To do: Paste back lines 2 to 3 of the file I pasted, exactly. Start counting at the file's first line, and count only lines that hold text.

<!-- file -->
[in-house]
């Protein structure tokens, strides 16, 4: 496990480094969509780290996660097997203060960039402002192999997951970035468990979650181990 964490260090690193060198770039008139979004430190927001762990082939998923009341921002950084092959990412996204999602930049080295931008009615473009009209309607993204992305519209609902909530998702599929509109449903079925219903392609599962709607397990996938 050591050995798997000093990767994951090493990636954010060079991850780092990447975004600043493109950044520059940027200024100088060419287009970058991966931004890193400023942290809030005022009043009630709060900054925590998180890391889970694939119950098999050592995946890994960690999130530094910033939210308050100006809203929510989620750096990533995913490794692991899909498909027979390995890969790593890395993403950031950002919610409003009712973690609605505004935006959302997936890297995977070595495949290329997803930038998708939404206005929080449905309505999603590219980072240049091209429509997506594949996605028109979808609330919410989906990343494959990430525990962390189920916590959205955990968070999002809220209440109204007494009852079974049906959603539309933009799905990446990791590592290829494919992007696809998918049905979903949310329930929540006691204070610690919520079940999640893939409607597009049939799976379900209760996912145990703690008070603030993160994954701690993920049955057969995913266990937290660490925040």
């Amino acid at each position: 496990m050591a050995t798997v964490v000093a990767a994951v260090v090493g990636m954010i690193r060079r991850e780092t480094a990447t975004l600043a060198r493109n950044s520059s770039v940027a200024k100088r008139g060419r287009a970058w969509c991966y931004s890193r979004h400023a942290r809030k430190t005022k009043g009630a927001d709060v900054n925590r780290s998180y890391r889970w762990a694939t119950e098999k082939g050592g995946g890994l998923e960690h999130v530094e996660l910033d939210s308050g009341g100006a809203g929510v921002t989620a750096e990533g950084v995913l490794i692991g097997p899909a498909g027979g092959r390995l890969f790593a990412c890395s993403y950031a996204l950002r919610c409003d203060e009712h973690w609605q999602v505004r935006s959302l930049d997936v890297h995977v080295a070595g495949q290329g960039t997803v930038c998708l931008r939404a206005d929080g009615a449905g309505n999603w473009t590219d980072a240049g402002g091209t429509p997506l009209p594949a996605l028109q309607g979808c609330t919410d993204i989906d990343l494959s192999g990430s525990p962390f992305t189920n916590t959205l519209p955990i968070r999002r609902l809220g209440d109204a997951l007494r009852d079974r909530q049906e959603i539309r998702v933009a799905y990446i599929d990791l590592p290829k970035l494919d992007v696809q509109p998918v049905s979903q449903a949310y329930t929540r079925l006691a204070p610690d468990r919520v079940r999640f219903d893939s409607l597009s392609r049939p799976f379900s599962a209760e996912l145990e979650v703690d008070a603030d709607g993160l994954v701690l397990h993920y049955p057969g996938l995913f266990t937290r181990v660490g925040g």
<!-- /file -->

């Protein structure tokens, strides 16, 4: 496990480094969509780290996660097997203060960039402002192999997951970035468990979650181990 964490260090690193060198770039008139979004430190927001762990082939998923009341921002950084092959990412996204999602930049080295931008009615473009009209309607993204992305519209609902909530998702599929509109449903079925219903392609599962709607397990996938 050591050995798997000093990767994951090493990636954010060079991850780092990447975004600043493109950044520059940027200024100088060419287009970058991966931004890193400023942290809030005022009043009630709060900054925590998180890391889970694939119950098999050592995946890994960690999130530094910033939210308050100006809203929510989620750096990533995913490794692991899909498909027979390995890969790593890395993403950031950002919610409003009712973690609605505004935006959302997936890297995977070595495949290329997803930038998708939404206005929080449905309505999603590219980072240049091209429509997506594949996605028109979808609330919410989906990343494959990430525990962390189920916590959205955990968070999002809220209440109204007494009852079974049906959603539309933009799905990446990791590592290829494919992007696809998918049905979903949310329930929540006691204070610690919520079940999640893939409607597009049939799976379900209760996912145990703690008070603030993160994954701690993920049955057969995913266990937290660490925040």
């Amino acid at each position: 496990m050591a050995t798997v964490v000093a990767a994951v260090v090493g990636m954010i690193r060079r991850e780092t480094a990447t975004l600043a060198r493109n950044s520059s770039v940027a200024k100088r008139g060419r287009a970058w969509c991966y931004s890193r979004h400023a942290r809030k430190t005022k009043g009630a927001d709060v900054n925590r780290s998180y890391r889970w762990a694939t119950e098999k082939g050592g995946g890994l998923e960690h999130v530094e996660l910033d939210s308050g009341g100006a809203g929510v921002t989620a750096e990533g950084v995913l490794i692991g097997p899909a498909g027979g092959r390995l890969f790593a990412c890395s993403y950031a996204l950002r919610c409003d203060e009712h973690w609605q999602v505004r935006s959302l930049d997936v890297h995977v080295a070595g495949q290329g960039t997803v930038c998708l931008r939404a206005d929080g009615a449905g309505n999603w473009t590219d980072a240049g402002g091209t429509p997506l009209p594949a996605l028109q309607g979808c609330t919410d993204i989906d990343l494959s192999g990430s525990p962390f992305t189920n916590t959205l519209p955990i968070r999002r609902l809220g209440d109204a997951l007494r009852d079974r909530q049906e959603i539309r998702v933009a799905y990446i599929d990791l590592p290829k970035l494919d992007v696809q509109p998918v049905s979903q449903a949310y329930t929540r079925l006691a204070p610690d468990r919520v079940r999640f219903d893939s409607l597009s392609r049939p799976f379900s599962a209760e996912l145990e979650v703690d008070a603030d709607g993160l994954v701690l397990h993920y049955p057969g996938l995913f266990t937290r181990v660490g925040g």